Every time. Every time an “R” rated super hero movie is released, there’s an outcry about it being inappropriate for children.
Things rated “R” usually aren’t, but there seems to be increased protest when the property is question is one based on a comic. Any comic.
There’s a persistent misconception that all comics-related media should be kid-friendly, which suggests a persistent misconception that all comics are for children. And maybe, once a upon a time, kids were the intended market, but the fact remains comics are a storytelling medium and not an age-specific genre. I often find people who don’t partake (and to be sure, comics aren’t everyone’s jam and that’s cool), however, giving me the hairy eyeball when I’m sitting in the coffee shop or a waiting room or on a plane with a single issue or a trade. Some have even felt it incumbent upon them to suggest I read “a real book.”
I don’t read a ton of romance but I wouldn’t tell you the bodice-ripper on your lap isn’t a “real book.” It makes you happy, lends some joy to your free minutes and hours, dive in. I’ve never side-eyed someone reading military sci-fi even though that sub-genre straight-up doesn’t float my boat.
The same consideration in return would be lovely if you see me with a comic book in my hands. Even if it were one aimed at a child audience.
But not all comics are for kids and, in fact, a growing number of them, especially those published by Image and smaller presses like Black Mask, Oni, and Aftershock, are very much intended for the adult set. Here are some of my favorites:
Snotgirl by Bryan Lee O’Malley and Leslie Hung (Image)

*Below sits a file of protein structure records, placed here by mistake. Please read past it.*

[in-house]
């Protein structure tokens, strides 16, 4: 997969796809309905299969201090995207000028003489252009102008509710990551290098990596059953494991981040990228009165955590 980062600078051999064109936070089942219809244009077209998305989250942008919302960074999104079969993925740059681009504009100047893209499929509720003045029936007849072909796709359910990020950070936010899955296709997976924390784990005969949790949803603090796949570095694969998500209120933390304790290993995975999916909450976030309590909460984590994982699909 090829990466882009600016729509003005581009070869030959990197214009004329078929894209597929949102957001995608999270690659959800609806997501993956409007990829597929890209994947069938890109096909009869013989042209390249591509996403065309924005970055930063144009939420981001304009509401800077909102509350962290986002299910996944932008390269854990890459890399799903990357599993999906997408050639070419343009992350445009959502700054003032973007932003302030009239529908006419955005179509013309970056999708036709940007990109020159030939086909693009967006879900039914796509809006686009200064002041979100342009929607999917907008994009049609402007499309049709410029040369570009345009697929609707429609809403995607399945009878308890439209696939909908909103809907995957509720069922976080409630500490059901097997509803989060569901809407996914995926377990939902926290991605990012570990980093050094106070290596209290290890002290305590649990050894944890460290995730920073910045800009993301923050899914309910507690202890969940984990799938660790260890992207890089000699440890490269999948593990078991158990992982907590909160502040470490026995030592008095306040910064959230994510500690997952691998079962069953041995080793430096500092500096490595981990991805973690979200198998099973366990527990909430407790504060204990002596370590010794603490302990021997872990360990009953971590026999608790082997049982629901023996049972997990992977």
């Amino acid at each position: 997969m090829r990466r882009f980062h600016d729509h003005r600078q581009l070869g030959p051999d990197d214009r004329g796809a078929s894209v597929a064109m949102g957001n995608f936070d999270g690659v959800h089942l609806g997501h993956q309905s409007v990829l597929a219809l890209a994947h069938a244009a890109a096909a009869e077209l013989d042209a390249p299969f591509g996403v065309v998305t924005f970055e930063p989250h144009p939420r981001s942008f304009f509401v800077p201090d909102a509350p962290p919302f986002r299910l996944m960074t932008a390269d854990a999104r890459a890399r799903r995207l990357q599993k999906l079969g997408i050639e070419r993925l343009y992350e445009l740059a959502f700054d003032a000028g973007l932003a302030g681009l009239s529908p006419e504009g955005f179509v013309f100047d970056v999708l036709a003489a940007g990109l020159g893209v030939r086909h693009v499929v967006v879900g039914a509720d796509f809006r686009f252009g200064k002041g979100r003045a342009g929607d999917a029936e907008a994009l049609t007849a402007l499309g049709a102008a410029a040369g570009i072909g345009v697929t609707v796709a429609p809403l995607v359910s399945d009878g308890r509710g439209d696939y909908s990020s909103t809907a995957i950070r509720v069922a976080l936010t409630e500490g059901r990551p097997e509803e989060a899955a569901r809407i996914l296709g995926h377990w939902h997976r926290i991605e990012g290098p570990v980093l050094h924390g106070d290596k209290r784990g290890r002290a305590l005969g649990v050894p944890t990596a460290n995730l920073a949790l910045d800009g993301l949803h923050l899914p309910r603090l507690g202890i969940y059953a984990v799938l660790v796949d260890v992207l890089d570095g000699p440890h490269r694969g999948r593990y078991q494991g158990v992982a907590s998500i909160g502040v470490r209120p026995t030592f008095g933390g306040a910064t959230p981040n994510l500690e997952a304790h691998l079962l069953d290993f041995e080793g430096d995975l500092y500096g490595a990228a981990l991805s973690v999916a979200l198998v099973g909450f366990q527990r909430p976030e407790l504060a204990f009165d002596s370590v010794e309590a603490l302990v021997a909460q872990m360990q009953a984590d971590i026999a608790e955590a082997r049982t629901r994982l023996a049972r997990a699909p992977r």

I’ll admit it: I was fooled by original description of Snotgirl into thinking it was a bright, flashy book about internet fashion bloggers (which, if that’s your thing, totally cool, it doesn’t happen to be mine), and so I didn’t pick it up until the opportunity to interview O’Malley and Hung presented itself a couple weeks ago. I don’t like to go into interviews unprepared, so I got hold of the first two trades (the second of which released May 23rd). What I found in the combined 200+ pages was far more involved, intriguing, and sharper than I anticipated: take the blogger premise and throw it in a blender with a modernized yurei story, Gillian Flynn’s Gone Girl, Nancy Drew, and Mean Girls. The result is the creepy, obsessive, beautiful, bloody, strange, sometimes too-real world of Snotgirl. You’ll end up completely addicted and waiting breathlessly for the next issue.
Why it’s for adults: gore, creepy psychological thrills
Curse Words by Charles Soule, Ryan Browne, and Jordan Boyd (Image)
I’ve talked about Curse Words before, but I’m going to mention it again because I don’t think it’s getting the love it deserves in the larger world. First, it’s about wizards and demons and a shapeshifting familiar who has, thus far, been both a koala and a platypus. Second, even the characters who have deluded themselves into thinking they’re doing the right thing are complete assholes, albeit hilarious ones, which we all know makes for a fantastic story and interpersonal interactions. Curse Words pokes fun at all sorts of fantasy conventions (Wizzord, the focal character, knows how magically charged he is at a given moment by checking the length of his beard) while spinning a compelling, modern, fantasy story, throwing tropes out windows (sometimes literally) while doing homage to it as all good satire does. If you’re not reading this one, you’re missing out.